He balanced this against the harm of NOT delegating .africa:

The public interest also weighs in favor of denying the injunction because the delay in the delegation of the .Africa gTLD is depriving the people of Africa of having their own unique gTLD.

So what now?

ICANN said in a statement: “In accordance with the terms of its Registry Agreement with ZACR for .AFRICA, ICANN will now follow its normal processes towards delegation.”

As of this morning, ZACR’s .africa bid is officially still marked as “On Hold” by ICANN, though this is likely to change shortly.

Assuming ZACR has already completed pre-delegation testing, delegation itself could be less than a week away.

If DCA’s record is anything to go by, it seems unlikely that this latest setback will be enough to get it to abandon its cause.

Its usual MO whenever it receives an adverse decision or criticism is to double down and start screaming about conspiracies.

While the injunction was denied, the lawsuit itself has not been thrown out, so there’s still plenty of time for more of that.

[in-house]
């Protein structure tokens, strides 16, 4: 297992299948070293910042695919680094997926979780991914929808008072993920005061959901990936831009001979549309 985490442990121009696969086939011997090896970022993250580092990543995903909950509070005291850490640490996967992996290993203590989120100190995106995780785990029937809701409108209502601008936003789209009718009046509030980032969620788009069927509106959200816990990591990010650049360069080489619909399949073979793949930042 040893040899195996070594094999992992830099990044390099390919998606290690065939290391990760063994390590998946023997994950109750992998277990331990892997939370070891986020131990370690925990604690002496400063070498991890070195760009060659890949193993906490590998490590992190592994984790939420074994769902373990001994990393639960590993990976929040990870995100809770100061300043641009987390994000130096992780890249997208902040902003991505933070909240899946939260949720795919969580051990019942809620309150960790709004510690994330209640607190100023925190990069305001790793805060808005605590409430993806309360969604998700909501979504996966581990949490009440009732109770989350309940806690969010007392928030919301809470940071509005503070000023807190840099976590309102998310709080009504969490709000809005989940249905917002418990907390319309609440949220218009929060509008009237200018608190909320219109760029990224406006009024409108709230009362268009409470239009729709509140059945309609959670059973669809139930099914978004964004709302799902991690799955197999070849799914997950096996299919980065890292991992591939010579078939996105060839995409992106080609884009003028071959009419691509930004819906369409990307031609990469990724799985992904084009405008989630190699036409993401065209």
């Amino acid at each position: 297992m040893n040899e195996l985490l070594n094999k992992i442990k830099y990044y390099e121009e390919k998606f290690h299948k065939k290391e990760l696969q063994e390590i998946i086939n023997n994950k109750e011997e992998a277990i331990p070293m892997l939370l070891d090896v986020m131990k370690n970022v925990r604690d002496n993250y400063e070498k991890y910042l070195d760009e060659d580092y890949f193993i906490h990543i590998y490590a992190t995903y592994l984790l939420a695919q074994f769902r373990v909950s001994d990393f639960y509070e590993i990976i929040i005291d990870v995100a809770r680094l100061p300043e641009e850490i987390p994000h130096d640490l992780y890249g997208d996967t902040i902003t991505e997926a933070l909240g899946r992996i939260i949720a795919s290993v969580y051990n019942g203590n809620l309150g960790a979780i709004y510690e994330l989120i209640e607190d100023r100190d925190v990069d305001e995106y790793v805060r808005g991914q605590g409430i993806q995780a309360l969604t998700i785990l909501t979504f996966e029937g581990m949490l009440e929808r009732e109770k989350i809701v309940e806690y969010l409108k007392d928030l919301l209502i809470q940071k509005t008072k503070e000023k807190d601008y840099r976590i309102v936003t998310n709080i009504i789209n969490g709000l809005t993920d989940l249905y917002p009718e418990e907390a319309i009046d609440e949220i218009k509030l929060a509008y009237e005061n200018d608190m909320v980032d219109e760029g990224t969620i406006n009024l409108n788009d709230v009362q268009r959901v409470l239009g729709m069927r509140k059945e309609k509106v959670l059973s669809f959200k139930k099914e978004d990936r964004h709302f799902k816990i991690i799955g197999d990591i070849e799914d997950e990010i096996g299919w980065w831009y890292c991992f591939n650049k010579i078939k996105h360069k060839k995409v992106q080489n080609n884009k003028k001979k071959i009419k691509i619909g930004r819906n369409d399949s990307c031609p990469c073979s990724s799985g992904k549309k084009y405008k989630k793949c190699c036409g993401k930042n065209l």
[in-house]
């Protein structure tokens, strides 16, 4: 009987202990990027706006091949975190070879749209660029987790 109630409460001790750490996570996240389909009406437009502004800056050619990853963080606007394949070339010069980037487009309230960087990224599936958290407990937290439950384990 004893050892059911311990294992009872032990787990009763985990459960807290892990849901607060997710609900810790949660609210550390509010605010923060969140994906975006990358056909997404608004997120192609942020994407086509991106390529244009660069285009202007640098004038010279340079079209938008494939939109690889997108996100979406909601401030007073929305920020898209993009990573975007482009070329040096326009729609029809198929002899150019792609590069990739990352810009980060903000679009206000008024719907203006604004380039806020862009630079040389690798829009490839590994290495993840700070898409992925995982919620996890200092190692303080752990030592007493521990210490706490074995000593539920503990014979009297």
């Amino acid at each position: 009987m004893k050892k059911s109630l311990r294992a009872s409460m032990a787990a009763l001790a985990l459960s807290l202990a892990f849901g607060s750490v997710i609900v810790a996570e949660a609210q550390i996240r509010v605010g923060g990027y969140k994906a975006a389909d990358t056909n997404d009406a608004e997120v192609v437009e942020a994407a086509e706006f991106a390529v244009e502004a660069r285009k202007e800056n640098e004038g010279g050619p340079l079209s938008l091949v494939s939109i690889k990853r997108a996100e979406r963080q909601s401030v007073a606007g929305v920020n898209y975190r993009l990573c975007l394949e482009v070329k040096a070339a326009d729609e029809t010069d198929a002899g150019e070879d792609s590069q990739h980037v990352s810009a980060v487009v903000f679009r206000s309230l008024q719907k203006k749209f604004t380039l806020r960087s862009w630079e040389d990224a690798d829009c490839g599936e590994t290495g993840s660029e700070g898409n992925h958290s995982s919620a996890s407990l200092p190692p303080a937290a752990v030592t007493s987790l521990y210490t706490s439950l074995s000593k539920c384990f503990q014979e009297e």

You can read Halm’s ruling here (pdf).

DCA files for ANOTHER .africa injunction

Kevin Murphy, January 11, 2017, Domain Registries

DotConnectAfrica is continuing its legal attempt to prevent the .africa gTLD from being delegated to a competitor supported by African governments.

The recalcitrant applicant has filed for another temporary restraining order and preliminary injunction that would prevent ICANN handing .africa to the successful applicant, ZA Central Registry, according to ZACR.

DCA’s last application for an injunction was refused by a California judge in December, but last week it renewed its efforts to stymie the long-delayed geo.

ZACR said on its web site yesterday: